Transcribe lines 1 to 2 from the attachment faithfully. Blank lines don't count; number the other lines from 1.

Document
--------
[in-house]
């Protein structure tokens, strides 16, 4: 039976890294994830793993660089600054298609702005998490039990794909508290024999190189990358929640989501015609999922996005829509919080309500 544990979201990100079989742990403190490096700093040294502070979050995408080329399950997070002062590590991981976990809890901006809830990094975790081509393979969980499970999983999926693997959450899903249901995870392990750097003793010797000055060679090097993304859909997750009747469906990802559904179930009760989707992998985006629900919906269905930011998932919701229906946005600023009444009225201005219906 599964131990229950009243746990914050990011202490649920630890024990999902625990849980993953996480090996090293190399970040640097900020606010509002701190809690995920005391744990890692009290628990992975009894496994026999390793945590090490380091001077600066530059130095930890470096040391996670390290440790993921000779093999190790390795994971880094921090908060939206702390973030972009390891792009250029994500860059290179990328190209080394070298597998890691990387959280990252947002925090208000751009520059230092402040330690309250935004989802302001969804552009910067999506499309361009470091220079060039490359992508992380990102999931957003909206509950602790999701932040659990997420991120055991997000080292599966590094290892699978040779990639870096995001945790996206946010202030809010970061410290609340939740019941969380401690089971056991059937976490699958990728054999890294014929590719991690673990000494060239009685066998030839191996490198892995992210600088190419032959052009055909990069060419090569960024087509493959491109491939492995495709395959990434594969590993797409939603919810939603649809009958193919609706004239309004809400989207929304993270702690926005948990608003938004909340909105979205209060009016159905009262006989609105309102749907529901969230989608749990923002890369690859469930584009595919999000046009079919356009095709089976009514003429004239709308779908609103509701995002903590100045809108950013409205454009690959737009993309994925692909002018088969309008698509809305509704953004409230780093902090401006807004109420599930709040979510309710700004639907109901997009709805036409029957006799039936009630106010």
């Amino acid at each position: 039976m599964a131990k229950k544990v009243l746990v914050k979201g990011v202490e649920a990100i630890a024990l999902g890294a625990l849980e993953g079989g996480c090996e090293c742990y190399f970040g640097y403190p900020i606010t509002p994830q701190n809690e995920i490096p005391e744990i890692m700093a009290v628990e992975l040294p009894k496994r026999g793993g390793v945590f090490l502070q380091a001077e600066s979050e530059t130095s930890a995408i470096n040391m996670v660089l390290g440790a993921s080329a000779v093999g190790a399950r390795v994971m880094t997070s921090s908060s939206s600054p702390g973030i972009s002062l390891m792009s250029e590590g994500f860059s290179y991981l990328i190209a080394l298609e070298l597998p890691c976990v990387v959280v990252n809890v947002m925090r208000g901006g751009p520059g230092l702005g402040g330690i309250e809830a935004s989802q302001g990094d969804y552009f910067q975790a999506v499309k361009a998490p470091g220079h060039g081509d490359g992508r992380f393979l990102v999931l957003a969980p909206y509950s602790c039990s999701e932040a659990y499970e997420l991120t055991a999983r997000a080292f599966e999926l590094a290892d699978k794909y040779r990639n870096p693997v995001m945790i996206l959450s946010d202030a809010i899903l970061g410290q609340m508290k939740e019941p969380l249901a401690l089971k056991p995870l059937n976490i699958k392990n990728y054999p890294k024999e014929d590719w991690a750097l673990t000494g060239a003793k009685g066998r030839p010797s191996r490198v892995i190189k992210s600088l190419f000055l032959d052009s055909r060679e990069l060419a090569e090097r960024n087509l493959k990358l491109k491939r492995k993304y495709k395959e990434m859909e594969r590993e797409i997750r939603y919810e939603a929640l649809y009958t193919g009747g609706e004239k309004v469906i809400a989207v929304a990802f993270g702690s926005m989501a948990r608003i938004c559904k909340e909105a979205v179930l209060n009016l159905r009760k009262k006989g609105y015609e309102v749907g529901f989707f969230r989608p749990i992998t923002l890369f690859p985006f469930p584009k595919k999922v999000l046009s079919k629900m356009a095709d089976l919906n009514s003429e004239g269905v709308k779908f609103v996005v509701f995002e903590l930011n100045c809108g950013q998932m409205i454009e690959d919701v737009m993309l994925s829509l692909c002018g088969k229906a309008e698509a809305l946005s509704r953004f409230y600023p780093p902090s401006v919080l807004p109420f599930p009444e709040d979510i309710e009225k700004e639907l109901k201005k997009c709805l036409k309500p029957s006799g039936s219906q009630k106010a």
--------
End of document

[in-house]
């Protein structure tokens, strides 16, 4: 039976890294994830793993660089600054298609702005998490039990794909508290024999190189990358929640989501015609999922996005829509919080309500 544990979201990100079989742990403190490096700093040294502070979050995408080329399950997070002062590590991981976990809890901006809830990094975790081509393979969980499970999983999926693997959450899903249901995870392990750097003793010797000055060679090097993304859909997750009747469906990802559904179930009760989707992998985006629900919906269905930011998932919701229906946005600023009444009225201005219906 599964131990229950009243746990914050990011202490649920630890024990999902625990849980993953996480090996090293190399970040640097900020606010509002701190809690995920005391744990890692009290628990992975009894496994026999390793945590090490380091001077600066530059130095930890470096040391996670390290440790993921000779093999190790390795994971880094921090908060939206702390973030972009390891792009250029994500860059290179990328190209080394070298597998890691990387959280990252947002925090208000751009520059230092402040330690309250935004989802302001969804552009910067999506499309361009470091220079060039490359992508992380990102999931957003909206509950602790999701932040659990997420991120055991997000080292599966590094290892699978040779990639870096995001945790996206946010202030809010970061410290609340939740019941969380401690089971056991059937976490699958990728054999890294014929590719991690673990000494060239009685066998030839191996490198892995992210600088190419032959052009055909990069060419090569960024087509493959491109491939492995495709395959990434594969590993797409939603919810939603649809009958193919609706004239309004809400989207929304993270702690926005948990608003938004909340909105979205209060009016159905009262006989609105309102749907529901969230989608749990923002890369690859469930584009595919999000046009079919356009095709089976009514003429004239709308779908609103509701995002903590100045809108950013409205454009690959737009993309994925692909002018088969309008698509809305509704953004409230780093902090401006807004109420599930709040979510309710700004639907109901997009709805036409029957006799039936009630106010």